نوع مقاله : مقاله پژوهشی
1 دانش آموخته ی دکترای زبان و ادبیات عربی
2 استادیار گروه زبان و ادبیات عربی، دانشگاه ایلام
عنوان مقاله [English]
Intruduction: One of the Most Important Immigration issues in Recent Decades is the Increasing Involvement of Women in the Migration Process especially the Increase in the Migration of Independent Women. It is Called "Feminization of Migration”. Immigration Can Improve Women's Independence and Empowerment in the Family and the Society, Change Traditional Norms, Introduce them to Fairer Social Norms as well as Improve Women's Rights, Gender Equality, and Economic, Social, Employment and Educational Opportunities. Although Immigration Can be very Beneficial, it can also Create Many limitations, Including Social norms and limited laws, Racial Discrimination, Exploitation, and Psychological Trauma. In the novel Al-Kaferat, Ali Badr tells the Story of the migration of Sufi to Belgium, who has to Emigrate Illegally so as to Escape forced Marriage, Poverty, loneliness, Discrimination, Sexual Violence, and War.
Methodology: The purpose of this study is to investigate the migration of women and its psychological consequences in a descriptive-analytical manner. The study seeks to answer the fundamental question of ‘what are the psychological consequences of Sufi’s migration in the novel Al-Kaferat?’
Results and Discussion: As a female refugee immigrant, Sufi goes through a process from the moment she arrives in Belgium until she is accepted as a citizen. At the beginning of her arrival in Belgium, she encounters a kind of cultural shock or initial passivity. This stage includes several cases, first in the form of a honeymoon, in which everything is pleasant and attractive for her. But this stage does not last long because it confronts Sufi with some damage, including her apparent difference as an Arab woman from the people of the host country. This makes her an unpleasant and threatening alien. What makes it even more difficult for her is to obtain an asylum permit, learn the Belgian language and find a suitable job. Most importantly, the discriminatory behaviors she faces at work as an immigrant woman is painful. Sufi tries to adapt to the host community to some extent by learning the target language, finding a job, and reducing the pressure of this cultural blow. After this stage, Sufi experiences a kind of marginalization and frustration that leads her to deep sadness and ultimately suicide, which is due to loneliness, lack of good communication in the new place, and lack of acceptance. In the last stage, Sufism reaches a new orientation in the form of adaptation to the new culture. This compatibility occurs in the form of complete resemblance to the host community. In the case of a change of the fundamental views in Sufi’s life, from a refugee to a legal immigrant, to a change of identity from Fatima to a Sufi, to trying to speak Belgian without a her non-native accent, and to a change of residence from an immigrant to Belgium. The changes in dress and behavior lead to unlimited social relationships with Belgian men.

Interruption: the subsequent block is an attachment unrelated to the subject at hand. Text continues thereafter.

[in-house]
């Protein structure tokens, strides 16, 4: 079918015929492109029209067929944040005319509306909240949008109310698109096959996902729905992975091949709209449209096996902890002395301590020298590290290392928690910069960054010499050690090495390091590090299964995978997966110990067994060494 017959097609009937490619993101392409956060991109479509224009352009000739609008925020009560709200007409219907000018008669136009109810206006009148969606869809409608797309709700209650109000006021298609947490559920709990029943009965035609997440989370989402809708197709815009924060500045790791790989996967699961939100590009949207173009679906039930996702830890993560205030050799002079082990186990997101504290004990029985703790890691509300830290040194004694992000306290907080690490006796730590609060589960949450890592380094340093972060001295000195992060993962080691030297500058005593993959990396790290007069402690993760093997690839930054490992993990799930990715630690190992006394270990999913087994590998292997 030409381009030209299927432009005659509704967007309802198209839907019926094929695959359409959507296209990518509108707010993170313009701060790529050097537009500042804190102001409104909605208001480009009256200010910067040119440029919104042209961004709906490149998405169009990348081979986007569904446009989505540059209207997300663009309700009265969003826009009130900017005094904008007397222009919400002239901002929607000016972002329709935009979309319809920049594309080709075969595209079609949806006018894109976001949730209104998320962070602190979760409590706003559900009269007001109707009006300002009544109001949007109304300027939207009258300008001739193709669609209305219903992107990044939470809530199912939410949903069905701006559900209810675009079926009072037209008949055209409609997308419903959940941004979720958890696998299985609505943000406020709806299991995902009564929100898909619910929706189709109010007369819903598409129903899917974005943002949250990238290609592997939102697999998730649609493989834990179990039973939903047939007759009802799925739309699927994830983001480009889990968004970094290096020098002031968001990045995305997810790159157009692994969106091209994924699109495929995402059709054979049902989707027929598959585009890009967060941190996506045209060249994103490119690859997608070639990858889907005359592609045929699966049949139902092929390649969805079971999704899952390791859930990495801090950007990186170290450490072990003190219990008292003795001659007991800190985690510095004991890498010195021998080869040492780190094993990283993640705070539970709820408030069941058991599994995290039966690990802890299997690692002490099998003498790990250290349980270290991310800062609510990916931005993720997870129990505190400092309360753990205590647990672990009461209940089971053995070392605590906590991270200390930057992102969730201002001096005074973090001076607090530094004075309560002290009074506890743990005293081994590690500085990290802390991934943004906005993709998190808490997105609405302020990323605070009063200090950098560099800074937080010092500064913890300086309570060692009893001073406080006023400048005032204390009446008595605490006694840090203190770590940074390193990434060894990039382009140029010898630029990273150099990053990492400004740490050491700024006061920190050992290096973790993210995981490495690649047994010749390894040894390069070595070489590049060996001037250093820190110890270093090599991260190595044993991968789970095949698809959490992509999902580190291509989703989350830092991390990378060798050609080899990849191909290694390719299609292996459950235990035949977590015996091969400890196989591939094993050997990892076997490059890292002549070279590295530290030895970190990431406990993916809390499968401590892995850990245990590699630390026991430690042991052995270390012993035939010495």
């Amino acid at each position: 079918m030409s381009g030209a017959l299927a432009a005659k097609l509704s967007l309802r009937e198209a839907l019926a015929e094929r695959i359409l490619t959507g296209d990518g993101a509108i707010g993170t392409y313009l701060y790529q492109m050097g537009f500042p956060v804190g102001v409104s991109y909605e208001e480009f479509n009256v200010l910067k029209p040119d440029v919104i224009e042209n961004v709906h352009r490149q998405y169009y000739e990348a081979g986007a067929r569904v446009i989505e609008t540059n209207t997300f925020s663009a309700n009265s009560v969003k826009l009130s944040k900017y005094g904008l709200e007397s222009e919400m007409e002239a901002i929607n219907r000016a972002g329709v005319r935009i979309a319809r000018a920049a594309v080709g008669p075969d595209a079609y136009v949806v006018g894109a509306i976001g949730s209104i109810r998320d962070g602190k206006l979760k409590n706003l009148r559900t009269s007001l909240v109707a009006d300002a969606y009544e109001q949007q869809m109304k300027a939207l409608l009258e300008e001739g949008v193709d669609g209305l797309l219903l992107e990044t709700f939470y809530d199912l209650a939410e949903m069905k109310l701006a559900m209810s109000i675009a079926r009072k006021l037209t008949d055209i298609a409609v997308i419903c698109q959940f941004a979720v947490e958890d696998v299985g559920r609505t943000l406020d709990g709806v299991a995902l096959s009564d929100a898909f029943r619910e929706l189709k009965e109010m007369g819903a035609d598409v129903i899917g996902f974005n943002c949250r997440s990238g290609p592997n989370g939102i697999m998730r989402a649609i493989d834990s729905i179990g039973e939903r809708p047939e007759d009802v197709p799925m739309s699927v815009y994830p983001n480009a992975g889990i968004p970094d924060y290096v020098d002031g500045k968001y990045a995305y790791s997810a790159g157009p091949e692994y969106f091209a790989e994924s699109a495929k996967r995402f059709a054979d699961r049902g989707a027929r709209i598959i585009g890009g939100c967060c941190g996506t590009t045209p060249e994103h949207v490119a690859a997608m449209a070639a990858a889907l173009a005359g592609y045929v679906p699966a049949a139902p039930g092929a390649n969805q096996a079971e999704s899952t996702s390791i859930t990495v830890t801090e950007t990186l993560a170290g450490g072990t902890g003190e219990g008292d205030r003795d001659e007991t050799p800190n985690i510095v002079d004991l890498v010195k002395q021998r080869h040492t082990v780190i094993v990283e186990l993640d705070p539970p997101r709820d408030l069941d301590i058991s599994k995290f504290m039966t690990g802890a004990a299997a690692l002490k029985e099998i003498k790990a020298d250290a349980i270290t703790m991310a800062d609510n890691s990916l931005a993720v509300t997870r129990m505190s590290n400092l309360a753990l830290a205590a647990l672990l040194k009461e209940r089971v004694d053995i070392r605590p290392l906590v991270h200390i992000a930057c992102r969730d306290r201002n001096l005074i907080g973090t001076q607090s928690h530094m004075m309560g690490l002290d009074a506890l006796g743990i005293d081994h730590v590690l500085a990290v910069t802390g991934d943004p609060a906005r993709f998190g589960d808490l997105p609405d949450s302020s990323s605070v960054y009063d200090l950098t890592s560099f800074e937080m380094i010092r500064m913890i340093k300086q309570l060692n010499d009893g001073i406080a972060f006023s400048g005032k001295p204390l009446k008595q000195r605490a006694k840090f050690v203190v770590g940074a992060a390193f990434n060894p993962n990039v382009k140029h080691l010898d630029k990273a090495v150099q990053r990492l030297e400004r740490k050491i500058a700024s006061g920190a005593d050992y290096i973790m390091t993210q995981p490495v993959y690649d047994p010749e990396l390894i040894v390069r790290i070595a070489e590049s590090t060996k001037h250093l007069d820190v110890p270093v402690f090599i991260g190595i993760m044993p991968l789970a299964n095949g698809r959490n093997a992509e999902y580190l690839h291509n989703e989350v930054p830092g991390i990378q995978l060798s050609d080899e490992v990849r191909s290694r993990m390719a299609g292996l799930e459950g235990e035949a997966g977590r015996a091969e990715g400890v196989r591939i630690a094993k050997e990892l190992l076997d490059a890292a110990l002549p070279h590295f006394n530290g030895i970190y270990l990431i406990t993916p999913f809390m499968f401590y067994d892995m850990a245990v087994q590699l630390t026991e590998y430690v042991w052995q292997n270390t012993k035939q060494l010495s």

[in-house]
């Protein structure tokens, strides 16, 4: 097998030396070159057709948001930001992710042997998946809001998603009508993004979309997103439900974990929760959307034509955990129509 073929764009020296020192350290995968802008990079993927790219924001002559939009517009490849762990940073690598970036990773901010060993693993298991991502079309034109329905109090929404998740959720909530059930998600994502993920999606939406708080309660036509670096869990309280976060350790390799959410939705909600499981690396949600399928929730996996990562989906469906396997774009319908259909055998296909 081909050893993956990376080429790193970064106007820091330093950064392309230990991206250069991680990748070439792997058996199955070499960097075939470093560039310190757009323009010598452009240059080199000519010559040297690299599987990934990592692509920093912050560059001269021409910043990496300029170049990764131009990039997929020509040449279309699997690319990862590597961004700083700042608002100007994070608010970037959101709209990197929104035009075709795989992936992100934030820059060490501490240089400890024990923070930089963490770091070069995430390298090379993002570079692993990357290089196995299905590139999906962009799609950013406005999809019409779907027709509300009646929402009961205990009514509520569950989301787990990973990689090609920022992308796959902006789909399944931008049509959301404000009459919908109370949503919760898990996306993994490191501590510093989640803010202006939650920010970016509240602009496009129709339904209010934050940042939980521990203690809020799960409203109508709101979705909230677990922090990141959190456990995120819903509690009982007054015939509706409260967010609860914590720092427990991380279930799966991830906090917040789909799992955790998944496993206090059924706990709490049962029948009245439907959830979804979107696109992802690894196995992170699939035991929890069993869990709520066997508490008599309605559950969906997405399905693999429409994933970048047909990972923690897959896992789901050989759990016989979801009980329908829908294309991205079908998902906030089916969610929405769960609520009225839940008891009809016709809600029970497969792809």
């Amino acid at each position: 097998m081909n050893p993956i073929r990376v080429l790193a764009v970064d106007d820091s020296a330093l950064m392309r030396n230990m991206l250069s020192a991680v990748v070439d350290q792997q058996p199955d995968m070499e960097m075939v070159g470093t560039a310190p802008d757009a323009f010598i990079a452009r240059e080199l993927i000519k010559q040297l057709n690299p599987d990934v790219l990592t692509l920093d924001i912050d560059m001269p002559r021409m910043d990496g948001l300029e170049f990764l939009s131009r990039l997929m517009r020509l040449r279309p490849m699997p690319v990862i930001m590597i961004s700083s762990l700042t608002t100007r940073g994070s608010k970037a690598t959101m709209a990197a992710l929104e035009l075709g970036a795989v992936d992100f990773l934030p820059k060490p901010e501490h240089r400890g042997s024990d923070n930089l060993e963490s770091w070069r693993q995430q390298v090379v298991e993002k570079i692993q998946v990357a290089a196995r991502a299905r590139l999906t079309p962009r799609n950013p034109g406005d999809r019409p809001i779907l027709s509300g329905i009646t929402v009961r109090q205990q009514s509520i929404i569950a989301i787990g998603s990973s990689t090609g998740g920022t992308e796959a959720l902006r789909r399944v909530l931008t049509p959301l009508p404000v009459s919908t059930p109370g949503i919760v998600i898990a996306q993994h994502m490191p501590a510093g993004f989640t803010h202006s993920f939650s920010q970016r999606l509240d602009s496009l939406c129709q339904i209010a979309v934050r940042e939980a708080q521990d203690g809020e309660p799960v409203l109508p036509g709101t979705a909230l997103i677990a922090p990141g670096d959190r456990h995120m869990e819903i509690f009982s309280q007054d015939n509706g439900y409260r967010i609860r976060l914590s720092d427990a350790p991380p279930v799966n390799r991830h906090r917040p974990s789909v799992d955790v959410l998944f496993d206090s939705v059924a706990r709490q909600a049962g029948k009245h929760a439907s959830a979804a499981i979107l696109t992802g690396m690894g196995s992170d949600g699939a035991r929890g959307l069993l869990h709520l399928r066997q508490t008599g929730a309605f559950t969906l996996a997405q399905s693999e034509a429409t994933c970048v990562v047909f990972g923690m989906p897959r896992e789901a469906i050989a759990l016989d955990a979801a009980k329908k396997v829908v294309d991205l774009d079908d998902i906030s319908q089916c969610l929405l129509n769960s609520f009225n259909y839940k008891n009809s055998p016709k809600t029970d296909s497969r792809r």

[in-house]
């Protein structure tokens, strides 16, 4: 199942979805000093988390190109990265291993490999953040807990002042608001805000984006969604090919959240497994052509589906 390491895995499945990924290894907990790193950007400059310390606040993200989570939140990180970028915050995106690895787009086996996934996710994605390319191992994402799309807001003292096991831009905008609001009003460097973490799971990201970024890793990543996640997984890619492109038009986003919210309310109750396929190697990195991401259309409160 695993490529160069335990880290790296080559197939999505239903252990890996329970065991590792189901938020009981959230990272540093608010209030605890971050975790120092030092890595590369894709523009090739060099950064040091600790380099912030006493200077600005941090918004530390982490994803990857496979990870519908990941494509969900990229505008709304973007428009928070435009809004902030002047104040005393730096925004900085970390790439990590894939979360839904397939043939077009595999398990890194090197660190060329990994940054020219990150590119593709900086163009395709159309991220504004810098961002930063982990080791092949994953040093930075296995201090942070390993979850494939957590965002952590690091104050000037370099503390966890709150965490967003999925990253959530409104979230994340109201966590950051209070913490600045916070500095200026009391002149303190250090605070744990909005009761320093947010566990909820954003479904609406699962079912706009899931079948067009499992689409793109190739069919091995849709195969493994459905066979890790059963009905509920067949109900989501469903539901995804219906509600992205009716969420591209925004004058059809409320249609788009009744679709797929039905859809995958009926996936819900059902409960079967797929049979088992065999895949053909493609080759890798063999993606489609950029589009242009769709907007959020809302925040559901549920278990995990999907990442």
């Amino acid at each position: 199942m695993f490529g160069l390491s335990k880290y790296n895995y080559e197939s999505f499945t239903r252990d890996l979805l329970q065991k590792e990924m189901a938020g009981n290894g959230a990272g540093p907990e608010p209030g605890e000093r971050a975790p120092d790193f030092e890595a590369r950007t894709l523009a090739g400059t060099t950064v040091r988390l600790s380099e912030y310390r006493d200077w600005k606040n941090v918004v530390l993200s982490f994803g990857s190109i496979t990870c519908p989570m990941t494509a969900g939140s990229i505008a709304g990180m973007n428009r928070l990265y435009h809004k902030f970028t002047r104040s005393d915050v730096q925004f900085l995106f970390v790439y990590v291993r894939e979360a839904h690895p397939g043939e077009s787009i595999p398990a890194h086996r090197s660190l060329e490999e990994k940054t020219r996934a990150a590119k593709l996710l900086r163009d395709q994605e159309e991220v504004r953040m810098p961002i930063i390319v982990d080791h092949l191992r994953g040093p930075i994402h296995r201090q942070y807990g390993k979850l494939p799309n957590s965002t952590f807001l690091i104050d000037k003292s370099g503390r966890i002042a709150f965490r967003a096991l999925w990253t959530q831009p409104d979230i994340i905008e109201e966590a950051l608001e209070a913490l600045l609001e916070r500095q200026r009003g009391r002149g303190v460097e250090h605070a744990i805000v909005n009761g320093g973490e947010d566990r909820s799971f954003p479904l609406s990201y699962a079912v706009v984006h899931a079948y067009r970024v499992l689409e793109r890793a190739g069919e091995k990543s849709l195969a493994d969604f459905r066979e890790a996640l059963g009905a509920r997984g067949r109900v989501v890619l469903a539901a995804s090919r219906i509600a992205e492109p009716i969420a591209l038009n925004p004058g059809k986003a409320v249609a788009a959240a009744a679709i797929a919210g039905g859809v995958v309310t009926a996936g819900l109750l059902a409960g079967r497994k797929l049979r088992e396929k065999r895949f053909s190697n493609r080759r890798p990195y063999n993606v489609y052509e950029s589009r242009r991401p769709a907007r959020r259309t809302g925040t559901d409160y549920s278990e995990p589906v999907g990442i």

Conclusion: Immigration may be voluntary or forced. Voluntary migration is primarily an economic incentive to improve one's living and working conditions. But forced migration is the result of coercion and for political reasons. In the past, women migrated as dependent on men, while, nowadays, many women migrate alone or with their children. The migration of women as workers, refugees, students, business partners, etc. can be called the feminization of migration. This type of migration is strongly influenced by gender and can be along with restrictions, opportunities and incentives for migration. Feminization of immigration is a gender pattern of migration in which a high number of women leave their place of residence or birth for work or marriage. For many years, women have been neglected in studies related to immigration. Migration of women often induces two other changes or transformations: the feminization of poverty and the feminization of work. Feminization of immigration is one of the most problematic forms of migration, which leads to issues such as violence, abuse of women and their exploitation in social aspects. Women, like men, for various reasons, such as finding better living conditions, protecting their children, escaping political and work turmoil, sometimes prefer to migrate with an ambiguous fate. Among the many causes that affect this, the strong ones can be enumerated as poverty and material needs as well as the need for family support, just like the case men. However, poverty is not always the main reason for women's decision to migrate. Social conditions and the effects of traditions and customs on the family situation also affect this decision.